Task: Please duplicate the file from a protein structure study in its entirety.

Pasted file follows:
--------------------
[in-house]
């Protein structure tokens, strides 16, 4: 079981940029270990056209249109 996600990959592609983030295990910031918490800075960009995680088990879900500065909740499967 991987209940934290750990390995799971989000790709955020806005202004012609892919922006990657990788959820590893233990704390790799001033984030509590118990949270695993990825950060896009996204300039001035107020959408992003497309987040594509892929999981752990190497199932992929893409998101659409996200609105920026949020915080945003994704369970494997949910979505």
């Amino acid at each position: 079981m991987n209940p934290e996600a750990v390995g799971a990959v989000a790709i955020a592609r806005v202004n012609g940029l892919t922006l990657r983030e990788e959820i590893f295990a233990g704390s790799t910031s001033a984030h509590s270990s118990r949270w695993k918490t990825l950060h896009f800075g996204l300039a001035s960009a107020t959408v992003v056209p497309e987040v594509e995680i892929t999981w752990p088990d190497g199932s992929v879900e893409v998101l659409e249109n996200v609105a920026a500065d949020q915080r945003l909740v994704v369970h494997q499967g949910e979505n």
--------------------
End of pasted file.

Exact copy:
[in-house]
């Protein structure tokens, strides 16, 4: 079981940029270990056209249109 996600990959592609983030295990910031918490800075960009995680088990879900500065909740499967 991987209940934290750990390995799971989000790709955020806005202004012609892919922006990657990788959820590893233990704390790799001033984030509590118990949270695993990825950060896009996204300039001035107020959408992003497309987040594509892929999981752990190497199932992929893409998101659409996200609105920026949020915080945003994704369970494997949910979505």
């Amino acid at each position: 079981m991987n209940p934290e996600a750990v390995g799971a990959v989000a790709i955020a592609r806005v202004n012609g940029l892919t922006l990657r983030e990788e959820i590893f295990a233990g704390s790799t910031s001033a984030h509590s270990s118990r949270w695993k918490t990825l950060h896009f800075g996204l300039a001035s960009a107020t959408v992003v056209p497309e987040v594509e995680i892929t999981w752990p088990d190497g199932s992929v879900e893409v998101l659409e249109n996200v609105a920026a500065d949020q915080r945003l909740v994704v369970h494997q499967g949910e979505n």